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Book The Log of the Flying Fish: A Story of Aerial and Submarine Peril and Adventure (Illustrated Edition) (Dodo Press)


The Log of the Flying Fish: A Story of Aerial and Submarine Peril and Adventure (Illustrated Edition) (Dodo Press)

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    Available in PDF - DJVU Format | The Log of the Flying Fish: A Story of Aerial and Submarine Peril and Adventure (Illustrated Edition) (Dodo Press).pdf | Language: ENGLISH

William Joseph Cosens Lancaster (1851-1922) was a civil engineer who specialised in seas and harbours. He wrote Juvenile Adventures under the pseudonym Harry Collingwood. His works include: The Secret of the Sands (1879), Under the Meteor Flag: Log of a Midshipman During the French Revolutionary War (1884), The Voyage of the Aurora (1885), The Pirate Island: A Story of the West African Coast (1885), The Congo Rovers: A Story of the Slave Squadron (1886), The Log of the Flying Fish: A Story of Aerial and Submarine Peril and Adventure (1887), The Rover's Secret: A Tale of the Pirate Cays and Lagoons of Cuba (1888), The Missing Merchantman (1889), The Doctor of the Juliet (1892), Jack Beresford's Yarn (1896), For Treasure Bound (1897), The Log of a Privateersman (1897), The Homeward Voyage (1897), An Ocean Chase (1898), A Pirate of the Caribbees (1898), The Castaways (1899), Across the Spanish Main (1906), Dick Leslie's Luck (1906), Geoffrey Harrington's Adventures (1907), Blue and Grey (1908), With Airship and Submarine (1908), A Middy in Command: A Tale of the Slave Squadron (1909) and Two Gallant Sons of Devon (1913).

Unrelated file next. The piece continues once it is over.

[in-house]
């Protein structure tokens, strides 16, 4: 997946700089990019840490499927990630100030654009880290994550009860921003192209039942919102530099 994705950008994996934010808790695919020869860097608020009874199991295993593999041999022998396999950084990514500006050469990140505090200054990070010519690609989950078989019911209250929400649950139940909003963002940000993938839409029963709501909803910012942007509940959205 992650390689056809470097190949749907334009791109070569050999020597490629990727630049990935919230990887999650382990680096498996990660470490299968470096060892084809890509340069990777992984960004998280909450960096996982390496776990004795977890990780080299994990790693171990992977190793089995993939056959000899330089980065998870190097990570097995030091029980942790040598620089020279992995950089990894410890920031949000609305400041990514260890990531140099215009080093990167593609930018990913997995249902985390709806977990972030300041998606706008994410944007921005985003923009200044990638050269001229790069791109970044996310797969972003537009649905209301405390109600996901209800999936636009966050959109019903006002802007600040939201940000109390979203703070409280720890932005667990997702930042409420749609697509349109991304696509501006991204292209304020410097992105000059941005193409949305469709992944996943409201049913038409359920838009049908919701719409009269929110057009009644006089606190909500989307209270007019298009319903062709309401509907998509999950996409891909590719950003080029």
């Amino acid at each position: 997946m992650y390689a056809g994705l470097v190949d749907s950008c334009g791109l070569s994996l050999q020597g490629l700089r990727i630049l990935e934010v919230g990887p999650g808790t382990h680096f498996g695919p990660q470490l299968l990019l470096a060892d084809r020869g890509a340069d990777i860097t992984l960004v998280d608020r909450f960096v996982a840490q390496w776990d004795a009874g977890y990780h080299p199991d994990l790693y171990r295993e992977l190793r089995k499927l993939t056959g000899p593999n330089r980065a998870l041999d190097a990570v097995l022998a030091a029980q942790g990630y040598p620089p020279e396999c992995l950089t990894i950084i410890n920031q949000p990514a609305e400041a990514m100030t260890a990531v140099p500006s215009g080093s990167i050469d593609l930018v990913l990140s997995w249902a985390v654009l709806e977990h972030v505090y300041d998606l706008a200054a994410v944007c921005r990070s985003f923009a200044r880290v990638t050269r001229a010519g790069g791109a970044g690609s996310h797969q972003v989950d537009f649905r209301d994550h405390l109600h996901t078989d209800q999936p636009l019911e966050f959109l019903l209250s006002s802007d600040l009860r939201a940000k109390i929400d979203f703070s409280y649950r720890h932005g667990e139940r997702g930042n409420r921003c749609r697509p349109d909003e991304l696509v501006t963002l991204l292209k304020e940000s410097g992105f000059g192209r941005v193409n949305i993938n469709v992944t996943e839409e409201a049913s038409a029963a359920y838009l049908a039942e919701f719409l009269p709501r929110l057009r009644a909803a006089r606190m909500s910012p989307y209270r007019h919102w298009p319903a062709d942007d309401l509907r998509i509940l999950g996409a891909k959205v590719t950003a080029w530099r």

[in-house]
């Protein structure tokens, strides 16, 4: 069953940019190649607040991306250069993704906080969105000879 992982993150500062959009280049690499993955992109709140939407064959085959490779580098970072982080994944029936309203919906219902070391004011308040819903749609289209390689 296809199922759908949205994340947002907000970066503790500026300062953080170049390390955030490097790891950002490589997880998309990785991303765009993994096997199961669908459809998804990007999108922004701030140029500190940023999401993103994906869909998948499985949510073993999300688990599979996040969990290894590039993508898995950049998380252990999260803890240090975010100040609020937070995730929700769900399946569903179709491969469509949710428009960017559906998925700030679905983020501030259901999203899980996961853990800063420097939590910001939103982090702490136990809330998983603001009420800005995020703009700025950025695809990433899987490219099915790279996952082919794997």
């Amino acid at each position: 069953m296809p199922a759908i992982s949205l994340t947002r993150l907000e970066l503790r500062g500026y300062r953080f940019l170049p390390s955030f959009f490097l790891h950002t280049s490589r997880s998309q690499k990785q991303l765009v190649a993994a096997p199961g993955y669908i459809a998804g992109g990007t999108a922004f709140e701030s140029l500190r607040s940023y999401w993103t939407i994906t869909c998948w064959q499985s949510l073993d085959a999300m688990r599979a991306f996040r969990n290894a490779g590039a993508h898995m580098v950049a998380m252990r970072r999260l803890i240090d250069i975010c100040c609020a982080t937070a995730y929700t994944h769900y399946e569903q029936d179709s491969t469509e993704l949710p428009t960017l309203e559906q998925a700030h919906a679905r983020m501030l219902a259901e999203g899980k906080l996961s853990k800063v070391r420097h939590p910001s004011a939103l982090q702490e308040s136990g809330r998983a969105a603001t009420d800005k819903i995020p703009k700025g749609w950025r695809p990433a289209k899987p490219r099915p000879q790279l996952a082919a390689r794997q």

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Printable? Yes

Book details

  • PDF | 312 pages
  • Dodo Press (December 7, 2007)
  • English
  • 2
  • Literature & Fiction

Read online or download a free book: The Log of the Flying Fish: A Story of Aerial and Submarine Peril and Adventure (Illustrated Edition) (Dodo Press)


Review Text

  • By Mark Butler on October 2, 2007